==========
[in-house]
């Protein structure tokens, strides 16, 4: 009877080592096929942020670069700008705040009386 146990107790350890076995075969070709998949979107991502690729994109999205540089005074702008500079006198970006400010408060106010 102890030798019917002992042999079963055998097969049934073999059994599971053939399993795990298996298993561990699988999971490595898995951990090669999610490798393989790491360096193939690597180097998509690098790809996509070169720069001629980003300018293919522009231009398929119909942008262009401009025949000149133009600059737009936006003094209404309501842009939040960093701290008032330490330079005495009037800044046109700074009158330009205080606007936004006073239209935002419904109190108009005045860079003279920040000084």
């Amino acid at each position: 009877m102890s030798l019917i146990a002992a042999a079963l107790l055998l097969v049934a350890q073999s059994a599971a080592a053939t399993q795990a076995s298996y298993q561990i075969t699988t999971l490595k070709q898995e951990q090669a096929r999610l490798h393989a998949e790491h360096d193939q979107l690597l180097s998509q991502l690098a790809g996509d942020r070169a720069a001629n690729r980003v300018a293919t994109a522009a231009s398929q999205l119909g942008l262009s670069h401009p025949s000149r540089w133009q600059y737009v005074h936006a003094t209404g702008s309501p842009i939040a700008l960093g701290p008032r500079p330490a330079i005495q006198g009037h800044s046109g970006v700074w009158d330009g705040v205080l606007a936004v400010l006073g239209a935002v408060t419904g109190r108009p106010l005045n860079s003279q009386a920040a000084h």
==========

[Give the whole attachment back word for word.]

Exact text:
[in-house]
């Protein structure tokens, strides 16, 4: 009877080592096929942020670069700008705040009386 146990107790350890076995075969070709998949979107991502690729994109999205540089005074702008500079006198970006400010408060106010 102890030798019917002992042999079963055998097969049934073999059994599971053939399993795990298996298993561990699988999971490595898995951990090669999610490798393989790491360096193939690597180097998509690098790809996509070169720069001629980003300018293919522009231009398929119909942008262009401009025949000149133009600059737009936006003094209404309501842009939040960093701290008032330490330079005495009037800044046109700074009158330009205080606007936004006073239209935002419904109190108009005045860079003279920040000084």
């Amino acid at each position: 009877m102890s030798l019917i146990a002992a042999a079963l107790l055998l097969v049934a350890q073999s059994a599971a080592a053939t399993q795990a076995s298996y298993q561990i075969t699988t999971l490595k070709q898995e951990q090669a096929r999610l490798h393989a998949e790491h360096d193939q979107l690597l180097s998509q991502l690098a790809g996509d942020r070169a720069a001629n690729r980003v300018a293919t994109a522009a231009s398929q999205l119909g942008l262009s670069h401009p025949s000149r540089w133009q600059y737009v005074h936006a003094t209404g702008s309501p842009i939040a700008l960093g701290p008032r500079p330490a330079i005495q006198g009037h800044s046109g970006v700074w009158d330009g705040v205080l606007a936004v400010l006073g239209a935002v408060t419904g109190r108009p106010l005045n860079s003279q009386a920040a000084h």